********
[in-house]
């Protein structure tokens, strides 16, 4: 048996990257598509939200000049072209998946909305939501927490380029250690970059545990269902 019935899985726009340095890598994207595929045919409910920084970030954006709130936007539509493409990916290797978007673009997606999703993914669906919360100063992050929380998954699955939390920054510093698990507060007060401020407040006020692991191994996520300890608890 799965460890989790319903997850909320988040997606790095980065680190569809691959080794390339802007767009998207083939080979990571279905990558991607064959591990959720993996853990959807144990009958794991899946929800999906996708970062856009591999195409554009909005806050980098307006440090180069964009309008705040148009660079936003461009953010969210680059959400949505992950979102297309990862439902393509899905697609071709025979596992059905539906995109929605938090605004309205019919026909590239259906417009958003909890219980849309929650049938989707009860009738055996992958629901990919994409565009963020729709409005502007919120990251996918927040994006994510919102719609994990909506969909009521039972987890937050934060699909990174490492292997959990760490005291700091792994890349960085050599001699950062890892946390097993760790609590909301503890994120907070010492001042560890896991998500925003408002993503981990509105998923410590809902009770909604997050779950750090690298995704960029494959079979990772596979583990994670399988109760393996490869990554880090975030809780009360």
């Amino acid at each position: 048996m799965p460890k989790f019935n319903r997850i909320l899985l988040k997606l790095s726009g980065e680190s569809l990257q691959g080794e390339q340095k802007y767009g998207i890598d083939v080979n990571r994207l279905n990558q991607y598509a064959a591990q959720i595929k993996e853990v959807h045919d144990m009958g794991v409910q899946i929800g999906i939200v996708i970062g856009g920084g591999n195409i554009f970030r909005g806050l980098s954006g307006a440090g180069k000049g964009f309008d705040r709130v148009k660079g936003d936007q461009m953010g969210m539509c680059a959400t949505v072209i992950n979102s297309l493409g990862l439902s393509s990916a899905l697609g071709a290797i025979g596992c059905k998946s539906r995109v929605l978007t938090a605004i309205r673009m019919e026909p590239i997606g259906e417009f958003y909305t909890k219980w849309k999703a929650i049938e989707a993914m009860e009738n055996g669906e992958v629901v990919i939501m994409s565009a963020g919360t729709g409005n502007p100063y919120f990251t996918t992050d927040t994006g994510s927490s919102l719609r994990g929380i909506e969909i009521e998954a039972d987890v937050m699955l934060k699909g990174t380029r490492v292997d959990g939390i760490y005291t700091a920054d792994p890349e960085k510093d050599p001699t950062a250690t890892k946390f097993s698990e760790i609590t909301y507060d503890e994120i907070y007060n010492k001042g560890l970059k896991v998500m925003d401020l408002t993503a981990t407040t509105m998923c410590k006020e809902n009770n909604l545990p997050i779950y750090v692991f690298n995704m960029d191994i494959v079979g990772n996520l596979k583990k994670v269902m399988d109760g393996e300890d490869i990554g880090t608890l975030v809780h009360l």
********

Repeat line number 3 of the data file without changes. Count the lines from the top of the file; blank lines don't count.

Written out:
């Amino acid at each position: 048996m799965p460890k989790f019935n319903r997850i909320l899985l988040k997606l790095s726009g980065e680190s569809l990257q691959g080794e390339q340095k802007y767009g998207i890598d083939v080979n990571r994207l279905n990558q991607y598509a064959a591990q959720i595929k993996e853990v959807h045919d144990m009958g794991v409910q899946i929800g999906i939200v996708i970062g856009g920084g591999n195409i554009f970030r909005g806050l980098s954006g307006a440090g180069k000049g964009f309008d705040r709130v148009k660079g936003d936007q461009m953010g969210m539509c680059a959400t949505v072209i992950n979102s297309l493409g990862l439902s393509s990916a899905l697609g071709a290797i025979g596992c059905k998946s539906r995109v929605l978007t938090a605004i309205r673009m019919e026909p590239i997606g259906e417009f958003y909305t909890k219980w849309k999703a929650i049938e989707a993914m009860e009738n055996g669906e992958v629901v990919i939501m994409s565009a963020g919360t729709g409005n502007p100063y919120f990251t996918t992050d927040t994006g994510s927490s919102l719609r994990g929380i909506e969909i009521e998954a039972d987890v937050m699955l934060k699909g990174t380029r490492v292997d959990g939390i760490y005291t700091a920054d792994p890349e960085k510093d050599p001699t950062a250690t890892k946390f097993s698990e760790i609590t909301y507060d503890e994120i907070y007060n010492k001042g560890l970059k896991v998500m925003d401020l408002t993503a981990t407040t509105m998923c410590k006020e809902n009770n909604l545990p997050i779950y750090v692991f690298n995704m960029d191994i494959v079979g990772n996520l596979k583990k994670v269902m399988d109760g393996e300890d490869i990554g880090t608890l975030v809780h009360l």